"You are released!" said the Guru. Instantly, their chains got unfastened, and the Sikhs could leave. Nobody was able to see them. Then the Guru looked towards the third Sikh and asked him to go also. But the Sikh had full faith in the Guru, and said, "O True King, my head has already been surrendered to you. It is for you to keep or kill me. I have no life beyond you." The Guru blessed him and permitted him to stay with him to sacrifice his head for the cause of the Guru. The Guru stayed in the prison along with the Sikh. The ministers expressed their happiness to the emperor over the fact that the pir of the Hindus, Guru Tegh Bahadur, had fallen into their hands, and said, "If you can make him accept our religion, then thousands of Hindus will automatically convert to Islam." "God has thrown him into my hands. If he still does not accept our religion, he faces torture. That will make him relent," said the emperor. Then the Turks started torturing the Guru's body with cruelty that is beyond description. It was only the Guru who could bear it. Anybody else in his place would have yielded to their demand in no time. On the second or third day, the emperor came to the Guru and offered governorship of any province of the Guru's choice, adding, "You will not have to furnish any accounts. The heavens will be yours. I, along with my sons, shall become your follower and shall establish kinship with you. But you must accept our religion."
"Stop this nonsense. You can do whatever you like. This will never happen. Who can undo what the Creator has ordained. Whatever has been ordained by Him, only that shall happen. Nothing else," replied the Guru. The Turks tried all kinds of tactics. But the Guru remained firm, like the Sumer Mountain braves the worst storms. At that time the Sikh prayed, "I cannot tolerate such unworthy behaviour towards you. Pray, permit me to destroy the Emperor along with his Empire."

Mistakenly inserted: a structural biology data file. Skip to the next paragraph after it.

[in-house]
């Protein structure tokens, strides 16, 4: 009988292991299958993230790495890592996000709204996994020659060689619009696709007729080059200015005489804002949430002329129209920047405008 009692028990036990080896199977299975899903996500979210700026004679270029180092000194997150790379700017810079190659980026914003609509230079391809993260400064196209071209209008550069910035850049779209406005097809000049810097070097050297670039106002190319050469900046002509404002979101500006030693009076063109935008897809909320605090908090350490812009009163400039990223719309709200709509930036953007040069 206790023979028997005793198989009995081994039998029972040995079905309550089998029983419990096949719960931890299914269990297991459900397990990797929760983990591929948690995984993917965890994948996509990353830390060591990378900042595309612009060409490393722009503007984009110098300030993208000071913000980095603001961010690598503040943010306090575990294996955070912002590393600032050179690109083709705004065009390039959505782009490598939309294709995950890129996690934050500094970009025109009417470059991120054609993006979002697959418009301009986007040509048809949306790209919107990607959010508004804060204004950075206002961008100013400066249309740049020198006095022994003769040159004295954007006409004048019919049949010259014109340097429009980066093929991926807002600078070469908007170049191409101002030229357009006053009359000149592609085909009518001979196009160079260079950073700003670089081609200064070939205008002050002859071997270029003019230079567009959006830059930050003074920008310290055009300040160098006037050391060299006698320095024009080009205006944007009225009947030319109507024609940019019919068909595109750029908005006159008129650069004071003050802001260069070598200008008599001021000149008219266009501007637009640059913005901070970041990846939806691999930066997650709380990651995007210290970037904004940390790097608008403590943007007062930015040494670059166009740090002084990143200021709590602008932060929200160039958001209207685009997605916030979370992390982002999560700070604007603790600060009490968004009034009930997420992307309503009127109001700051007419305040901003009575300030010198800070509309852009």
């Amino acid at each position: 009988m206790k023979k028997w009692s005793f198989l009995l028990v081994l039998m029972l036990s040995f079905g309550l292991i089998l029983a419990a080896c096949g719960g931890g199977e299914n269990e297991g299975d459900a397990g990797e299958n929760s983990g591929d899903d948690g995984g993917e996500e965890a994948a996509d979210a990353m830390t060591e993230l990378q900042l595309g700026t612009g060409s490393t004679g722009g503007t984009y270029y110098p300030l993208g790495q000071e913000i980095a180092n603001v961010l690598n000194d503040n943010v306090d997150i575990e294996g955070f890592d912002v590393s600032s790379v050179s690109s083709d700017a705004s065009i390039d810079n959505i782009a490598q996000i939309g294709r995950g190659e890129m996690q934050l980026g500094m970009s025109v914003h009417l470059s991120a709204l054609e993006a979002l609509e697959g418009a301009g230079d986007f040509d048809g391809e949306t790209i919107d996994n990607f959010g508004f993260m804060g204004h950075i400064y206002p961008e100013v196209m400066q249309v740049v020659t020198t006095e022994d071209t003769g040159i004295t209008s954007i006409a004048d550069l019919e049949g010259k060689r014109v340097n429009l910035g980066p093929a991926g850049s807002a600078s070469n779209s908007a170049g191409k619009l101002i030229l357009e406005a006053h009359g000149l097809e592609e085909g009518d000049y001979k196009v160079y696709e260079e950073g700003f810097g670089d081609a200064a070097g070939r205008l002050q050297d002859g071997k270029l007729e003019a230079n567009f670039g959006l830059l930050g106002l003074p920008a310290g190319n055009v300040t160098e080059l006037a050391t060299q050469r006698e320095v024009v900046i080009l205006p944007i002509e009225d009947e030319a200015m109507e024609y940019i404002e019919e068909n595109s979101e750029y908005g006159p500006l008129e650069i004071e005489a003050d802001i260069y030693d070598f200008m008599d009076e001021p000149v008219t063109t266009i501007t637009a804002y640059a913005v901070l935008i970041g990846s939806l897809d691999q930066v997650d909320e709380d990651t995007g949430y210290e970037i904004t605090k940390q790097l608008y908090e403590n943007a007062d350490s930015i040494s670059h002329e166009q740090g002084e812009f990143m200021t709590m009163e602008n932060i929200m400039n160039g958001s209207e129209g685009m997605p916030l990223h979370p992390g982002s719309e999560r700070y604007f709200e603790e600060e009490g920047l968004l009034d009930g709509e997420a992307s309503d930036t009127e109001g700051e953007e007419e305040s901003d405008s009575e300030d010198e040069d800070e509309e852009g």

"Where did you get these powers from?" asked the Guru.
"O True King, it is from your service that such powers have corne to me, I have not seen any other door," replied the Sikh.
"Listen, O Sikh, do you think that he who gave you these powers, has none of these himself?" asked the Guru.
"Your powers have no limit," replied the Sikh. Then the Guru told him not to speak. "The Lord has caused the events." At this the Sikh became quiet. Later, another Sikh wrote a prayer addressed to the Tenth Lord, on behalf of the Ninth Mahal. The following doha formed part of the prayer:
'All strength is gone; thrown in bonds is this frame;
No effort avails.
Prayeth Nanak: Lord, you are my sole support.
Succour me as you did the (mythological) elephant.'